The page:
The SMUG Social Media Pyramid

This post has been rolling around in my head for some time, but was triggered by a discussion Sunday night in the #hcsm chat on Twitter. One of the questions that arose related to what (and how many) social media platforms hospitals should use:

Is it better to do one or two channels well, or spread thinly across lots of platforms? Will results be different?

When I talk about a “Social Media Pyramid” I’m not talking about a Madoffian Ponzi scheme, but rather something that is a combination between the USDA’s food pyramid:


And Abraham Maslow’s famous “Hierarchy of Needs”:


Those who have spent any time at SMUG know I’m terrible at artistic representations that involve drawing, so I will just draw a word picture of the pyramid I’m envisioning, which represents both a balanced social media communications diet (analogous to the USDA pyramid) and steps toward increasing accomplishment, satisfaction and social media fulfillment (as per Maslow.)

Maybe someone would be kind enough to contribute an artistic rendering, as we saw in the SMUG seal development (which will soon come to fruition.) If so, I will update this post with that graphic.

Here are the levels of social media involvement (or four basic social media “food groups”) from an organizational perspective, as I see them:

Microblogging is the base, both because it’s easiest to start and because you should have more “servings per day” of this than any of the subsequent levels. Here I’m thinking Twitter as the main choice, but within your enterprise you may want to use something like Yammer for employee-only conversations. Like the USDA pyramid’s base, 6-11 “servings” of Twitter per day is probably a good target, particularly if you are interacting in conversations instead of just pushing out information. It’s a great tool for networking with those who may share your organization’s interests, but with whom you don’t yet have an online relationship.

Social Networking is the next level up, and here I’m using Facebook as the example. A Facebook “fan” page for your organization taps into a potential user base of more than 200 million and enables richer interactions that go beyond 140 characters. This might have a Recommended Daily Allowance (RDA) of 4-5 servings per day, as you could post links to news releases, or add upcoming events, or upload photos or video, for example. Balanced use even within the Facebook platform is advisable: if you send Updates several times a day, you’ll quickly turn off your “fans” unless what you have to share is extraordinarily compelling. Trust me: it’s not.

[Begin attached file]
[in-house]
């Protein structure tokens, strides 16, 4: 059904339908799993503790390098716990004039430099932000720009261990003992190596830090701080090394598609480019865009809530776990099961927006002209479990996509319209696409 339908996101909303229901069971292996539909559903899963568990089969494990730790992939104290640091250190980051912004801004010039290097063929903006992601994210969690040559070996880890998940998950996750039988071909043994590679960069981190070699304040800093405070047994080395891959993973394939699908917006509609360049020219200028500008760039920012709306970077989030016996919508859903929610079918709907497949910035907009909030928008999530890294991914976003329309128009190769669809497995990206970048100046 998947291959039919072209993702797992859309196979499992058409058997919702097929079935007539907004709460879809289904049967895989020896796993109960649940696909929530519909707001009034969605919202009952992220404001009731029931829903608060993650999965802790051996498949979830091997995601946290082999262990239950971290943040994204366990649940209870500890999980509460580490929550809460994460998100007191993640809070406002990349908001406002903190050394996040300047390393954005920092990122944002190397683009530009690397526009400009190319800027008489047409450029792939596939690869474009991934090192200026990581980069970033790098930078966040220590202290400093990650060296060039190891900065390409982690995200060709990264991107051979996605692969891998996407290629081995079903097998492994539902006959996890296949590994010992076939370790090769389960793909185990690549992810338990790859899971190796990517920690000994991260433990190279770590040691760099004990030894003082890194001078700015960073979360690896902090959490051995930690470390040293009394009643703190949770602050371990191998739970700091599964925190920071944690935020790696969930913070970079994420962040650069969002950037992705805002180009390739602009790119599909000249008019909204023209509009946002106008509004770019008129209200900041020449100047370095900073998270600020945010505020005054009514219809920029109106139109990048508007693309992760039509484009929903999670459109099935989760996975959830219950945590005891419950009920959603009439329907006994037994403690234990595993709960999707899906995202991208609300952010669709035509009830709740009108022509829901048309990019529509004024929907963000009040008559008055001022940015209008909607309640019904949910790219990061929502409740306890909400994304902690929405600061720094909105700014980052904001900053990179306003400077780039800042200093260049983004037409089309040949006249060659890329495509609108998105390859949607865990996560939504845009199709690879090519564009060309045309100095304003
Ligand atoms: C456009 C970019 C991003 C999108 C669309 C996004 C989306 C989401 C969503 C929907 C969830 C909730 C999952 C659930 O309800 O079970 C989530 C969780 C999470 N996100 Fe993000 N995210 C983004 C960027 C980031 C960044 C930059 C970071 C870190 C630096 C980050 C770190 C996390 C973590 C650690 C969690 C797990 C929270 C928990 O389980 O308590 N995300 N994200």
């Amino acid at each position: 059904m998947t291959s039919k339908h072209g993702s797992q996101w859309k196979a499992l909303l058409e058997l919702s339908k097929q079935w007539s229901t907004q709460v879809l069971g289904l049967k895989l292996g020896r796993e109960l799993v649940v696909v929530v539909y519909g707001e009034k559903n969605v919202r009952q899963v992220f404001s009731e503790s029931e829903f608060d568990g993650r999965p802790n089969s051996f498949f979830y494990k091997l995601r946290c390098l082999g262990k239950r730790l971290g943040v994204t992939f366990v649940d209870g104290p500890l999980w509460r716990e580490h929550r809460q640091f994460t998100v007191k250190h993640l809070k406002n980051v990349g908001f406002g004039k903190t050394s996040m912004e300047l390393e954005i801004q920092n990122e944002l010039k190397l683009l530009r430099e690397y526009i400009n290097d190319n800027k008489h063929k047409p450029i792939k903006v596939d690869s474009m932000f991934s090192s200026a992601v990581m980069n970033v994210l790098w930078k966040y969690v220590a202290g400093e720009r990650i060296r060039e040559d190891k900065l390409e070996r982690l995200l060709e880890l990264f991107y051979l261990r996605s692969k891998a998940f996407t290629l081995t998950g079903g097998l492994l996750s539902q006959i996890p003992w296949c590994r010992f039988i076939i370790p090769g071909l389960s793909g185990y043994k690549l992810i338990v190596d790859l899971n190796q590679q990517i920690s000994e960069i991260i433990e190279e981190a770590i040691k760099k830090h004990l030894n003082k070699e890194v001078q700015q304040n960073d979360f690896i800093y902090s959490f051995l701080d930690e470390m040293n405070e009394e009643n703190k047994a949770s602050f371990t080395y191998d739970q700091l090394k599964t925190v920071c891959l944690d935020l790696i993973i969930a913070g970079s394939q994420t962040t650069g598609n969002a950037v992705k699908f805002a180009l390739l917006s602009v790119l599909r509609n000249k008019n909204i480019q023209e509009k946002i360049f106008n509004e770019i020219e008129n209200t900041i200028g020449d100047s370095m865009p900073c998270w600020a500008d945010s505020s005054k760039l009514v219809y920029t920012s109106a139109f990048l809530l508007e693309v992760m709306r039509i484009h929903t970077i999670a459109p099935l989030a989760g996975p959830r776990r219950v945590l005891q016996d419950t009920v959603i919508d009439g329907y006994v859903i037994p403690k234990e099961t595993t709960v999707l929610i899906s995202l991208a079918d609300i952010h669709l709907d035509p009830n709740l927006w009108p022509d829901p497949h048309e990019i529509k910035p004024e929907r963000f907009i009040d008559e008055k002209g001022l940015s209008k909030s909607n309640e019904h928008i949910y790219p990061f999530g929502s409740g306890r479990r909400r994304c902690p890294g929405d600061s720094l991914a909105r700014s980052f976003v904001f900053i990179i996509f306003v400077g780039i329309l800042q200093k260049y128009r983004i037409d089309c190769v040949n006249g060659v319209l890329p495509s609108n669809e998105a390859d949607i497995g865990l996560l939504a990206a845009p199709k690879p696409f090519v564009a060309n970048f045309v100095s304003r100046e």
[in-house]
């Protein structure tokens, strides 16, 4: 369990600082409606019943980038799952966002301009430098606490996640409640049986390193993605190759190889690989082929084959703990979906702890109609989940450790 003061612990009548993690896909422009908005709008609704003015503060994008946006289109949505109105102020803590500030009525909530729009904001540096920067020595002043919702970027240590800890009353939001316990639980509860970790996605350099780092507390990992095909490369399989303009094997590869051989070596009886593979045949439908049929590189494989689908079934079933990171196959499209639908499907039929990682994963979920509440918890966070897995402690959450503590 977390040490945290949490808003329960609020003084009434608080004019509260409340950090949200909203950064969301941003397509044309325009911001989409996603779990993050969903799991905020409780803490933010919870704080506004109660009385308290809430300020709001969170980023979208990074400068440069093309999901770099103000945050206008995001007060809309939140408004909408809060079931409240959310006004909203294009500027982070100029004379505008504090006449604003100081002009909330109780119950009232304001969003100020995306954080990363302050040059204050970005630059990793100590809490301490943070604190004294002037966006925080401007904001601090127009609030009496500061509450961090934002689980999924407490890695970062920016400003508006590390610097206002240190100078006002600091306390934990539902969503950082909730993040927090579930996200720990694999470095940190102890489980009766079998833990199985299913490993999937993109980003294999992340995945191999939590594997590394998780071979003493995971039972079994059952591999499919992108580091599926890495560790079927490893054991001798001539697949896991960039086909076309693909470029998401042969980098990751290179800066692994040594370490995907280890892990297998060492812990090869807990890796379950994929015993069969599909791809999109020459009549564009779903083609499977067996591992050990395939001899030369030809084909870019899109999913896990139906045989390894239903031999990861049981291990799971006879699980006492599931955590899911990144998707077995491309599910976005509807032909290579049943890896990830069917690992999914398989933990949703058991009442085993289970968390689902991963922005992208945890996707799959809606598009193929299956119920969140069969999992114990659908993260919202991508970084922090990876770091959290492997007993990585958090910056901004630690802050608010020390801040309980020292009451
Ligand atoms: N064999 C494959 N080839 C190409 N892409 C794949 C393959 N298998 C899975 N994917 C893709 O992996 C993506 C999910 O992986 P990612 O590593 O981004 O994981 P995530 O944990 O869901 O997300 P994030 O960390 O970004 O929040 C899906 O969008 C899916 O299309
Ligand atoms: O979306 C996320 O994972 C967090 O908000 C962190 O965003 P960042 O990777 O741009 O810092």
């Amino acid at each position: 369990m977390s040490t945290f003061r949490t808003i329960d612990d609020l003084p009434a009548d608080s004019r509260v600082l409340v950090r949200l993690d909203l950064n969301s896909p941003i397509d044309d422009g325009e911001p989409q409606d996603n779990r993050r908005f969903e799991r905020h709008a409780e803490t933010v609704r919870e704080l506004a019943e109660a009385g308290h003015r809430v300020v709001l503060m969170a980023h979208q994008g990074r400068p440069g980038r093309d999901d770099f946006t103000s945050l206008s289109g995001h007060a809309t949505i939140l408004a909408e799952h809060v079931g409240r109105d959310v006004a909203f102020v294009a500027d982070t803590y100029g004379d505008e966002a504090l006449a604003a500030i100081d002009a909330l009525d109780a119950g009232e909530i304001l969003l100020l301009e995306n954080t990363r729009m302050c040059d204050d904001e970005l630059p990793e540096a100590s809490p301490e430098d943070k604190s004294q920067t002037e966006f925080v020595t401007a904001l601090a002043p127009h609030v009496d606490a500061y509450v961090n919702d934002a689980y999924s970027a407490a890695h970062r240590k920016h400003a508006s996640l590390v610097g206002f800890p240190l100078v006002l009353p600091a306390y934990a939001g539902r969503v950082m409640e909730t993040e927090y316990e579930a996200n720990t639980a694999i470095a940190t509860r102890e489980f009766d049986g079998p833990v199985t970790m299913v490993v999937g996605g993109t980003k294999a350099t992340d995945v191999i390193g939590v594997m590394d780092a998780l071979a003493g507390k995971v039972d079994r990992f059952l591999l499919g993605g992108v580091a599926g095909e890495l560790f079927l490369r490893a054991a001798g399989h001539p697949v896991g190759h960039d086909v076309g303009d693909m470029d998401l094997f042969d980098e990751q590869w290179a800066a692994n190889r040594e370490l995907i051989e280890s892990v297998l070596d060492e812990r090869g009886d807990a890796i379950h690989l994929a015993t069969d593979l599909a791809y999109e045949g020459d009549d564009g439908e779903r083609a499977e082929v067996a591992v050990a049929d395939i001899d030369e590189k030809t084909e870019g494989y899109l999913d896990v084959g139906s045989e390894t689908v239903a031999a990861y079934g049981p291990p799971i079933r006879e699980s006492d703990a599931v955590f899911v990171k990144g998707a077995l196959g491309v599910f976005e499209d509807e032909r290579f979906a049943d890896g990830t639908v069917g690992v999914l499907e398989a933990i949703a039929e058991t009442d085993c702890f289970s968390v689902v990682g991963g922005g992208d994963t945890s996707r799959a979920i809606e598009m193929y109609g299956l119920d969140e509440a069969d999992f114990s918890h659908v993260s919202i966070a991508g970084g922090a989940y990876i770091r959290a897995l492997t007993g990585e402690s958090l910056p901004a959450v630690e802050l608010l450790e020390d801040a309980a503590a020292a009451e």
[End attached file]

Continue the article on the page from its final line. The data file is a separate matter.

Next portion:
Web Video. The platform of choice here is a YouTube channel, because it’s free and it’s the world’s second-largest search engine. You need to have some source of video, which is what puts this a little higher on the pyramid, because you’ll need to spend at least $150-$200 for a video camera. But having the ability to upload video that can be found on its own on YouTube, emailed or tweeted to interested folks or embedded in Facebook or your blog greatly extends your reach. The RDA is 1-2 “servings” but with a camera like the Flip that has a built-in USB port for uploading, this is reasonable. And even if you don’t make that target, putting up even a couple per week is a good start, assuming you have something to say.

Blogs. These are at the SMUG Pyramid’s peak. They provide multimedia platforms for embedding video, slideshows and photos as well as a venue for longer, more reasoned arguments (like this post.) They’re at the peak because they require greater commitment, and because fewer organizations have taken this step. While Ed Bennett’s Hospital Social Networking List contains 253 hospitals with Twitter accounts and 174 with Facebook and YouTube, only 31 have blogs. Yet a blog is where you can have, in Paul Harvey’s phrase, “The rest of the story.” You can tweet a brief message and then include a shortened link that sends people to your blog for fuller explanation and discussion. Unlike Facebook, your blog is available to anyone with a Web browser, with no membership required for full access. You should have at least one post (or serving) per blog per week to keep it fresh, but more frequent is better.

Here is an example of a post I did on our Sharing Mayo Clinic blog, in which I embedded an interview with a patient, Tom Vanderwell, who I met via Twitter. We’re also friends on Facebook, which shows how the tools all work together.

The SMUG Social Media Pyramid answers the question that arose in the #hcsm chat by giving both a prescription for a well-balanced social media diet and a progression to get there. Don’t feel like you need to be involved in every platform, particularly at first. Start with Twitter (because it’s easy) and then probably with Facebook, if for no other reason than to keep someone else from claiming your organization’s name. The only investment is your time. As you grow in comfort and capability, and as others in your organization join you in the effort, you can then move to the higher levels of the pyramid.

In a future post, I will deal with the question, “How do I keep up with all the new platforms that are being launched?”

What do you think of the SMUG Social Media Pyramid? Does it make sense to you? Do you see other essential “food groups” for social media that I’ve omitted?